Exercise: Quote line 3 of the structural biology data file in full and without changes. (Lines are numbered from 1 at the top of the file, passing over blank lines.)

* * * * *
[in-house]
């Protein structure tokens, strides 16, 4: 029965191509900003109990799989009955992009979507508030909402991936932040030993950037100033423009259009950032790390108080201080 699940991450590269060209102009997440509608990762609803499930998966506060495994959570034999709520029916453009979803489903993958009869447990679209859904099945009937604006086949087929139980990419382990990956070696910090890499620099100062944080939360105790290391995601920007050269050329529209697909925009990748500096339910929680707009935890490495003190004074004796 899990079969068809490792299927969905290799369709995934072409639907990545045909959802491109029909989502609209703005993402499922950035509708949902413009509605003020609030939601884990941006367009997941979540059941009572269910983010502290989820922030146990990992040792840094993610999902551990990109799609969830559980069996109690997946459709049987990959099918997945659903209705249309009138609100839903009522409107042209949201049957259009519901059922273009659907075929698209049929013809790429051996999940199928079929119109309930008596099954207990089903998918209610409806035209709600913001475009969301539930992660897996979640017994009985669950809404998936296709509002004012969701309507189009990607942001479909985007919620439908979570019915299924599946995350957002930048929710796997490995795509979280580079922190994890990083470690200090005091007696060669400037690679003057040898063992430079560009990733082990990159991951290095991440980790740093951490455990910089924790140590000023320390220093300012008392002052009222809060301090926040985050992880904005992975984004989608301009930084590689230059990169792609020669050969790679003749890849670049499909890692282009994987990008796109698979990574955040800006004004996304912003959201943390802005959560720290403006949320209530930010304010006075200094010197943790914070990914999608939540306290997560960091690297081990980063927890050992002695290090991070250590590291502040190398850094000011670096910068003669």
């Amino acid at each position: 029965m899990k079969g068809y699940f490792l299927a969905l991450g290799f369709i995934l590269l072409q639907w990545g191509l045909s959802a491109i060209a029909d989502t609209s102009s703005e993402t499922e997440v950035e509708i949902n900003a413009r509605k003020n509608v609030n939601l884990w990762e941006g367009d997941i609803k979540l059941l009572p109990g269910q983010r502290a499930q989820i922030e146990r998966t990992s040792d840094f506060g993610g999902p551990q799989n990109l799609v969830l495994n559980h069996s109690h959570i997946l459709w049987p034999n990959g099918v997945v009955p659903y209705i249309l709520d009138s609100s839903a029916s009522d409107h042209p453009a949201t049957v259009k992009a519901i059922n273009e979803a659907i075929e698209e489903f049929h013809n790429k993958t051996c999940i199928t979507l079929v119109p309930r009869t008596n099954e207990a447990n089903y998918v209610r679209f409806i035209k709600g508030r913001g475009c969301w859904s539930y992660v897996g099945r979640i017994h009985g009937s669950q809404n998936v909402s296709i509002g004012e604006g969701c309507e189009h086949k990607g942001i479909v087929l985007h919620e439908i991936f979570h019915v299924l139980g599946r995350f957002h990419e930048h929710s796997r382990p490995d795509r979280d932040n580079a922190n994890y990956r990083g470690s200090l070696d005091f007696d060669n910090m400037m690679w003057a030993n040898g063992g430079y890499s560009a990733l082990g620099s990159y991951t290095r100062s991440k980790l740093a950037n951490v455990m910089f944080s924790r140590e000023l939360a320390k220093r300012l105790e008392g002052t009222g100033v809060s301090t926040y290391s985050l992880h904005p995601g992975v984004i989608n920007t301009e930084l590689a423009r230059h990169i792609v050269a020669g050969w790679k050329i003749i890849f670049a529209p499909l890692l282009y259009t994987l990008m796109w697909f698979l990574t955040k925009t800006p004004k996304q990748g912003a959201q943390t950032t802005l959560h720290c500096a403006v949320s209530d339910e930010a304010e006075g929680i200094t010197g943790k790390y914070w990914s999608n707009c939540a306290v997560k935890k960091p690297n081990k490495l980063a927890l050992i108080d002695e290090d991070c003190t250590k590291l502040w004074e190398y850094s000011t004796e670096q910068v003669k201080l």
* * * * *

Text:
């Amino acid at each position: 029965m899990k079969g068809y699940f490792l299927a969905l991450g290799f369709i995934l590269l072409q639907w990545g191509l045909s959802a491109i060209a029909d989502t609209s102009s703005e993402t499922e997440v950035e509708i949902n900003a413009r509605k003020n509608v609030n939601l884990w990762e941006g367009d997941i609803k979540l059941l009572p109990g269910q983010r502290a499930q989820i922030e146990r998966t990992s040792d840094f506060g993610g999902p551990q799989n990109l799609v969830l495994n559980h069996s109690h959570i997946l459709w049987p034999n990959g099918v997945v009955p659903y209705i249309l709520d009138s609100s839903a029916s009522d409107h042209p453009a949201t049957v259009k992009a519901i059922n273009e979803a659907i075929e698209e489903f049929h013809n790429k993958t051996c999940i199928t979507l079929v119109p309930r009869t008596n099954e207990a447990n089903y998918v209610r679209f409806i035209k709600g508030r913001g475009c969301w859904s539930y992660v897996g099945r979640i017994h009985g009937s669950q809404n998936v909402s296709i509002g004012e604006g969701c309507e189009h086949k990607g942001i479909v087929l985007h919620e439908i991936f979570h019915v299924l139980g599946r995350f957002h990419e930048h929710s796997r382990p490995d795509r979280d932040n580079a922190n994890y990956r990083g470690s200090l070696d005091f007696d060669n910090m400037m690679w003057a030993n040898g063992g430079y890499s560009a990733l082990g620099s990159y991951t290095r100062s991440k980790l740093a950037n951490v455990m910089f944080s924790r140590e000023l939360a320390k220093r300012l105790e008392g002052t009222g100033v809060s301090t926040y290391s985050l992880h904005p995601g992975v984004i989608n920007t301009e930084l590689a423009r230059h990169i792609v050269a020669g050969w790679k050329i003749i890849f670049a529209p499909l890692l282009y259009t994987l990008m796109w697909f698979l990574t955040k925009t800006p004004k996304q990748g912003a959201q943390t950032t802005l959560h720290c500096a403006v949320s209530d339910e930010a304010e006075g929680i200094t010197g943790k790390y914070w990914s999608n707009c939540a306290v997560k935890k960091p690297n081990k490495l980063a927890l050992i108080d002695e290090d991070c003190t250590k590291l502040w004074e190398y850094s000011t004796e670096q910068v003669k201080l």